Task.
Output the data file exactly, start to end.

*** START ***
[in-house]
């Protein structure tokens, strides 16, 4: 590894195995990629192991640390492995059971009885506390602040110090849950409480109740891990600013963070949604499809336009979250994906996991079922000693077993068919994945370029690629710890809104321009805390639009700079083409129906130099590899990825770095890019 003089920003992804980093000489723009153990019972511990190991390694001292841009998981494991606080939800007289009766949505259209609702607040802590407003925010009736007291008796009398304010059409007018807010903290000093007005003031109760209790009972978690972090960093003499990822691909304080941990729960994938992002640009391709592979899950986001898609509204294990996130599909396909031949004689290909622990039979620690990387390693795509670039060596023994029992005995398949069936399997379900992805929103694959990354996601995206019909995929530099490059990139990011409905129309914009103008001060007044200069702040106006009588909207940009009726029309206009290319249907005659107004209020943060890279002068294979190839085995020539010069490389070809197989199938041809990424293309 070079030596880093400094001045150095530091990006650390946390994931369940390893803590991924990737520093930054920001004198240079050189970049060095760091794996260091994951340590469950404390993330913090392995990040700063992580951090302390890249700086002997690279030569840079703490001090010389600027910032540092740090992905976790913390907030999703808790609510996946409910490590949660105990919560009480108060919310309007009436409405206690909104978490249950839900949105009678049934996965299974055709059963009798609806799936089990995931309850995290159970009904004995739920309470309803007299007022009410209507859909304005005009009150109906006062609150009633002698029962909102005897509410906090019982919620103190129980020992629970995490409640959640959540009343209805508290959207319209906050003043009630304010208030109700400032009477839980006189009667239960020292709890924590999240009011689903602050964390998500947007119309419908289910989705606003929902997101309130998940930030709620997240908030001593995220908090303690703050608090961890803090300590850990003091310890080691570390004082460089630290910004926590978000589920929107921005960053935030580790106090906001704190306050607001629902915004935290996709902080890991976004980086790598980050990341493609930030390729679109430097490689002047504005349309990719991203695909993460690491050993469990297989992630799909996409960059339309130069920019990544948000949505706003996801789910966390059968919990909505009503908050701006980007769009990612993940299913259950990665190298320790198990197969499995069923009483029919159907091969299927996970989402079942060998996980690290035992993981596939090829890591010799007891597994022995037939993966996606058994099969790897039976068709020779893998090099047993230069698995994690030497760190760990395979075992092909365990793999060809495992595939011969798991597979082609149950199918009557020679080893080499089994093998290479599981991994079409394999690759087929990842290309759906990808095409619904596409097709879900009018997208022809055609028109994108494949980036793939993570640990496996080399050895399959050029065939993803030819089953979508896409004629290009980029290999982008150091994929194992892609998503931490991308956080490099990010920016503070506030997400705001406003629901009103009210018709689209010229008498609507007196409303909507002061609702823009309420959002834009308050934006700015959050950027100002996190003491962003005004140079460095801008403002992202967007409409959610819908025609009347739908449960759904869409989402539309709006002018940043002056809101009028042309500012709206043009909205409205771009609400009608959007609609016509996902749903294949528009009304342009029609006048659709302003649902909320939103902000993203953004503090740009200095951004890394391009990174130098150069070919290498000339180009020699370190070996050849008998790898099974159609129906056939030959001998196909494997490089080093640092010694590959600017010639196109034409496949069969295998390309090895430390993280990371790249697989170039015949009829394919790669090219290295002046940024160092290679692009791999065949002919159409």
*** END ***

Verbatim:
[in-house]
């Protein structure tokens, strides 16, 4: 590894195995990629192991640390492995059971009885506390602040110090849950409480109740891990600013963070949604499809336009979250994906996991079922000693077993068919994945370029690629710890809104321009805390639009700079083409129906130099590899990825770095890019 003089920003992804980093000489723009153990019972511990190991390694001292841009998981494991606080939800007289009766949505259209609702607040802590407003925010009736007291008796009398304010059409007018807010903290000093007005003031109760209790009972978690972090960093003499990822691909304080941990729960994938992002640009391709592979899950986001898609509204294990996130599909396909031949004689290909622990039979620690990387390693795509670039060596023994029992005995398949069936399997379900992805929103694959990354996601995206019909995929530099490059990139990011409905129309914009103008001060007044200069702040106006009588909207940009009726029309206009290319249907005659107004209020943060890279002068294979190839085995020539010069490389070809197989199938041809990424293309 070079030596880093400094001045150095530091990006650390946390994931369940390893803590991924990737520093930054920001004198240079050189970049060095760091794996260091994951340590469950404390993330913090392995990040700063992580951090302390890249700086002997690279030569840079703490001090010389600027910032540092740090992905976790913390907030999703808790609510996946409910490590949660105990919560009480108060919310309007009436409405206690909104978490249950839900949105009678049934996965299974055709059963009798609806799936089990995931309850995290159970009904004995739920309470309803007299007022009410209507859909304005005009009150109906006062609150009633002698029962909102005897509410906090019982919620103190129980020992629970995490409640959640959540009343209805508290959207319209906050003043009630304010208030109700400032009477839980006189009667239960020292709890924590999240009011689903602050964390998500947007119309419908289910989705606003929902997101309130998940930030709620997240908030001593995220908090303690703050608090961890803090300590850990003091310890080691570390004082460089630290910004926590978000589920929107921005960053935030580790106090906001704190306050607001629902915004935290996709902080890991976004980086790598980050990341493609930030390729679109430097490689002047504005349309990719991203695909993460690491050993469990297989992630799909996409960059339309130069920019990544948000949505706003996801789910966390059968919990909505009503908050701006980007769009990612993940299913259950990665190298320790198990197969499995069923009483029919159907091969299927996970989402079942060998996980690290035992993981596939090829890591010799007891597994022995037939993966996606058994099969790897039976068709020779893998090099047993230069698995994690030497760190760990395979075992092909365990793999060809495992595939011969798991597979082609149950199918009557020679080893080499089994093998290479599981991994079409394999690759087929990842290309759906990808095409619904596409097709879900009018997208022809055609028109994108494949980036793939993570640990496996080399050895399959050029065939993803030819089953979508896409004629290009980029290999982008150091994929194992892609998503931490991308956080490099990010920016503070506030997400705001406003629901009103009210018709689209010229008498609507007196409303909507002061609702823009309420959002834009308050934006700015959050950027100002996190003491962003005004140079460095801008403002992202967007409409959610819908025609009347739908449960759904869409989402539309709006002018940043002056809101009028042309500012709206043009909205409205771009609400009608959007609609016509996902749903294949528009009304342009029609006048659709302003649902909320939103902000993203953004503090740009200095951004890394391009990174130098150069070919290498000339180009020699370190070996050849008998790898099974159609129906056939030959001998196909494997490089080093640092010694590959600017010639196109034409496949069969295998390309090895430390993280990371790249697989170039015949009829394919790669090219290295002046940024160092290679692009791999065949002919159409």